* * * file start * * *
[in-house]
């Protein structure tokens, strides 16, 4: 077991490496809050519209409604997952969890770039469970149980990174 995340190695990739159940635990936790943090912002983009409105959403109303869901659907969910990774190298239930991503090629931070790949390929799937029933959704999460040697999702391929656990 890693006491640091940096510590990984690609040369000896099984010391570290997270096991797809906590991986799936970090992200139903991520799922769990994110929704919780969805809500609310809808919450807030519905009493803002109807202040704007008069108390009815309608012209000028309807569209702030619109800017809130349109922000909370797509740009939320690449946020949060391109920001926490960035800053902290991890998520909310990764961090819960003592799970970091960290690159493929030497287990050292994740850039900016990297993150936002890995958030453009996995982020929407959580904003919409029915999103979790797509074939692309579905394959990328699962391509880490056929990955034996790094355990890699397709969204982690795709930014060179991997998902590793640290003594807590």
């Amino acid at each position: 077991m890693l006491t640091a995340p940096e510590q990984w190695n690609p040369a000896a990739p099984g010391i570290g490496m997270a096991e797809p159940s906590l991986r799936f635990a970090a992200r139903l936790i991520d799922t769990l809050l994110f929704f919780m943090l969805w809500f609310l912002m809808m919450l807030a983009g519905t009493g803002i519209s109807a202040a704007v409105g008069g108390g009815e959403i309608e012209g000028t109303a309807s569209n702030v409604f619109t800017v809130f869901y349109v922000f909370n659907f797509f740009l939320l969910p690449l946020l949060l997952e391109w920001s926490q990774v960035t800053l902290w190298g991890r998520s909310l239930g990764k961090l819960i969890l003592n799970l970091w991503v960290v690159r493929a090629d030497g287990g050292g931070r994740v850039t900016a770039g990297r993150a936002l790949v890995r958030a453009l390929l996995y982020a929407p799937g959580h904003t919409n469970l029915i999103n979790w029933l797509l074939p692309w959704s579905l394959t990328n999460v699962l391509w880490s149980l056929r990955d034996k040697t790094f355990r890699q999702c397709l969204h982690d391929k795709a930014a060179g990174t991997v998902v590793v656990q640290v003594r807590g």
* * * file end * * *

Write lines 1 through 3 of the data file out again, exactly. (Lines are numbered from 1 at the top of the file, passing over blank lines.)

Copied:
[in-house]
């Protein structure tokens, strides 16, 4: 077991490496809050519209409604997952969890770039469970149980990174 995340190695990739159940635990936790943090912002983009409105959403109303869901659907969910990774190298239930991503090629931070790949390929799937029933959704999460040697999702391929656990 890693006491640091940096510590990984690609040369000896099984010391570290997270096991797809906590991986799936970090992200139903991520799922769990994110929704919780969805809500609310809808919450807030519905009493803002109807202040704007008069108390009815309608012209000028309807569209702030619109800017809130349109922000909370797509740009939320690449946020949060391109920001926490960035800053902290991890998520909310990764961090819960003592799970970091960290690159493929030497287990050292994740850039900016990297993150936002890995958030453009996995982020929407959580904003919409029915999103979790797509074939692309579905394959990328699962391509880490056929990955034996790094355990890699397709969204982690795709930014060179991997998902590793640290003594807590």
């Amino acid at each position: 077991m890693l006491t640091a995340p940096e510590q990984w190695n690609p040369a000896a990739p099984g010391i570290g490496m997270a096991e797809p159940s906590l991986r799936f635990a970090a992200r139903l936790i991520d799922t769990l809050l994110f929704f919780m943090l969805w809500f609310l912002m809808m919450l807030a983009g519905t009493g803002i519209s109807a202040a704007v409105g008069g108390g009815e959403i309608e012209g000028t109303a309807s569209n702030v409604f619109t800017v809130f869901y349109v922000f909370n659907f797509f740009l939320l969910p690449l946020l949060l997952e391109w920001s926490q990774v960035t800053l902290w190298g991890r998520s909310l239930g990764k961090l819960i969890l003592n799970l970091w991503v960290v690159r493929a090629d030497g287990g050292g931070r994740v850039t900016a770039g990297r993150a936002l790949v890995r958030a453009l390929l996995y982020a929407p799937g959580h904003t919409n469970l029915i999103n979790w029933l797509l074939p692309w959704s579905l394959t990328n999460v699962l391509w880490s149980l056929r990955d034996k040697t790094f355990r890699q999702c397709l969204h982690d391929k795709a930014a060179g990174t991997v998902v590793v656990q640290v003594r807590g």